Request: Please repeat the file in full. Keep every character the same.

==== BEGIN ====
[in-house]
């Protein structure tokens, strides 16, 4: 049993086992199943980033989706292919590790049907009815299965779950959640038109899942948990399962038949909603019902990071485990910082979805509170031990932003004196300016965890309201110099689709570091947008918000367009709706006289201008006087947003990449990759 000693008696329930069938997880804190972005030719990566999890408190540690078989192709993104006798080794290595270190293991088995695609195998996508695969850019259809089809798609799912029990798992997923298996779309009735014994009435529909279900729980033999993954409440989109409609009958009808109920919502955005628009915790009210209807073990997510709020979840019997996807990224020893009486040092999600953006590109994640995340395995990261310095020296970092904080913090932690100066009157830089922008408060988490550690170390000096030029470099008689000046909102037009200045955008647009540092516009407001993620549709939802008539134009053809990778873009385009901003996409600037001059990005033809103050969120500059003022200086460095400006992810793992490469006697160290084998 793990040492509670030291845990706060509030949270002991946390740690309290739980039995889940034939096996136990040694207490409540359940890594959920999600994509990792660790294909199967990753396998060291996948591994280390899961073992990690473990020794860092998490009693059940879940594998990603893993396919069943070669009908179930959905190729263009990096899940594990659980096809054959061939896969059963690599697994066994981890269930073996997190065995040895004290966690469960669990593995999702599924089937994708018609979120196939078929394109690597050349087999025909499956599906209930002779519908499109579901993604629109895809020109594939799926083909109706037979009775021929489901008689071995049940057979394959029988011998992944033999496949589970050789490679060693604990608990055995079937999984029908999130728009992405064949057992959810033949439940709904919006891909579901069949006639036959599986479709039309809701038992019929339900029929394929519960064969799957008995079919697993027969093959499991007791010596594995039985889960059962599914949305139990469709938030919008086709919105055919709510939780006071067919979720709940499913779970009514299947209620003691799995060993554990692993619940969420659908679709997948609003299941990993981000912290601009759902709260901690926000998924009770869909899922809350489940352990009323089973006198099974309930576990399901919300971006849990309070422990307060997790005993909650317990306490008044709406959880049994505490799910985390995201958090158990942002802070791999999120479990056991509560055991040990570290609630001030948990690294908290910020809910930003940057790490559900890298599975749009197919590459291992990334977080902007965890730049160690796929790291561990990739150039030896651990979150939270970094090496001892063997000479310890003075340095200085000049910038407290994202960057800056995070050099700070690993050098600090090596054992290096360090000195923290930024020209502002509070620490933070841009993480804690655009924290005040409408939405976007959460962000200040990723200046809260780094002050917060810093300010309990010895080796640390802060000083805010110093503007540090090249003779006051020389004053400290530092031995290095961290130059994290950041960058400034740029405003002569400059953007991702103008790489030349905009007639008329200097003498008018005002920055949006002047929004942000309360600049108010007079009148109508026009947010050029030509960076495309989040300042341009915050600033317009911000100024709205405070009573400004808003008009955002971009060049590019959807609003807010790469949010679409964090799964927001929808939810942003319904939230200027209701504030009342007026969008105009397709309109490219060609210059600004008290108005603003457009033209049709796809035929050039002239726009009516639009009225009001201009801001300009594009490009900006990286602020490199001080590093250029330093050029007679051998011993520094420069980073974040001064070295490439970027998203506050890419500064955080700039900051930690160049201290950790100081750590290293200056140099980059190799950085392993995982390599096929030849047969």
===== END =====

[in-house]
């Protein structure tokens, strides 16, 4: 049993086992199943980033989706292919590790049907009815299965779950959640038109899942948990399962038949909603019902990071485990910082979805509170031990932003004196300016965890309201110099689709570091947008918000367009709706006289201008006087947003990449990759 000693008696329930069938997880804190972005030719990566999890408190540690078989192709993104006798080794290595270190293991088995695609195998996508695969850019259809089809798609799912029990798992997923298996779309009735014994009435529909279900729980033999993954409440989109409609009958009808109920919502955005628009915790009210209807073990997510709020979840019997996807990224020893009486040092999600953006590109994640995340395995990261310095020296970092904080913090932690100066009157830089922008408060988490550690170390000096030029470099008689000046909102037009200045955008647009540092516009407001993620549709939802008539134009053809990778873009385009901003996409600037001059990005033809103050969120500059003022200086460095400006992810793992490469006697160290084998 793990040492509670030291845990706060509030949270002991946390740690309290739980039995889940034939096996136990040694207490409540359940890594959920999600994509990792660790294909199967990753396998060291996948591994280390899961073992990690473990020794860092998490009693059940879940594998990603893993396919069943070669009908179930959905190729263009990096899940594990659980096809054959061939896969059963690599697994066994981890269930073996997190065995040895004290966690469960669990593995999702599924089937994708018609979120196939078929394109690597050349087999025909499956599906209930002779519908499109579901993604629109895809020109594939799926083909109706037979009775021929489901008689071995049940057979394959029988011998992944033999496949589970050789490679060693604990608990055995079937999984029908999130728009992405064949057992959810033949439940709904919006891909579901069949006639036959599986479709039309809701038992019929339900029929394929519960064969799957008995079919697993027969093959499991007791010596594995039985889960059962599914949305139990469709938030919008086709919105055919709510939780006071067919979720709940499913779970009514299947209620003691799995060993554990692993619940969420659908679709997948609003299941990993981000912290601009759902709260901690926000998924009770869909899922809350489940352990009323089973006198099974309930576990399901919300971006849990309070422990307060997790005993909650317990306490008044709406959880049994505490799910985390995201958090158990942002802070791999999120479990056991509560055991040990570290609630001030948990690294908290910020809910930003940057790490559900890298599975749009197919590459291992990334977080902007965890730049160690796929790291561990990739150039030896651990979150939270970094090496001892063997000479310890003075340095200085000049910038407290994202960057800056995070050099700070690993050098600090090596054992290096360090000195923290930024020209502002509070620490933070841009993480804690655009924290005040409408939405976007959460962000200040990723200046809260780094002050917060810093300010309990010895080796640390802060000083805010110093503007540090090249003779006051020389004053400290530092031995290095961290130059994290950041960058400034740029405003002569400059953007991702103008790489030349905009007639008329200097003498008018005002920055949006002047929004942000309360600049108010007079009148109508026009947010050029030509960076495309989040300042341009915050600033317009911000100024709205405070009573400004808003008009955002971009060049590019959807609003807010790469949010679409964090799964927001929808939810942003319904939230200027209701504030009342007026969008105009397709309109490219060609210059600004008290108005603003457009033209049709796809035929050039002239726009009516639009009225009001201009801001300009594009490009900006990286602020490199001080590093250029330093050029007679051998011993520094420069980073974040001064070295490439970027998203506050890419500064955080700039900051930690160049201290950790100081750590290293200056140099980059190799950085392993995982390599096929030849047969």